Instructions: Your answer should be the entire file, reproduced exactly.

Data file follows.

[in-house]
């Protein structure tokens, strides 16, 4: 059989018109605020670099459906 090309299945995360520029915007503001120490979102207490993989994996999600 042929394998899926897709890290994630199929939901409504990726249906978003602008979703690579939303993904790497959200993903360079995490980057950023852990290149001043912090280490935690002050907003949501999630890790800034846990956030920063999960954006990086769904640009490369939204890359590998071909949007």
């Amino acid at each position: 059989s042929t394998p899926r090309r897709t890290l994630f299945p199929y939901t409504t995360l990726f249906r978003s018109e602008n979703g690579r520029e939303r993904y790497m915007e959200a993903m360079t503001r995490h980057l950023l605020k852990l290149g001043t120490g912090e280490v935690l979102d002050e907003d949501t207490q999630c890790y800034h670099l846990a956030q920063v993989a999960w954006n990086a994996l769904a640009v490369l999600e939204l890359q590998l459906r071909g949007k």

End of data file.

[in-house]
């Protein structure tokens, strides 16, 4: 059989018109605020670099459906 090309299945995360520029915007503001120490979102207490993989994996999600 042929394998899926897709890290994630199929939901409504990726249906978003602008979703690579939303993904790497959200993903360079995490980057950023852990290149001043912090280490935690002050907003949501999630890790800034846990956030920063999960954006990086769904640009490369939204890359590998071909949007």
């Amino acid at each position: 059989s042929t394998p899926r090309r897709t890290l994630f299945p199929y939901t409504t995360l990726f249906r978003s018109e602008n979703g690579r520029e939303r993904y790497m915007e959200a993903m360079t503001r995490h980057l950023l605020k852990l290149g001043t120490g912090e280490v935690l979102d002050e907003d949501t207490q999630c890790y800034h670099l846990a956030q920063v993989a999960w954006n990086a994996l769904a640009v490369l999600e939204l890359q590998l459906r071909g949007k």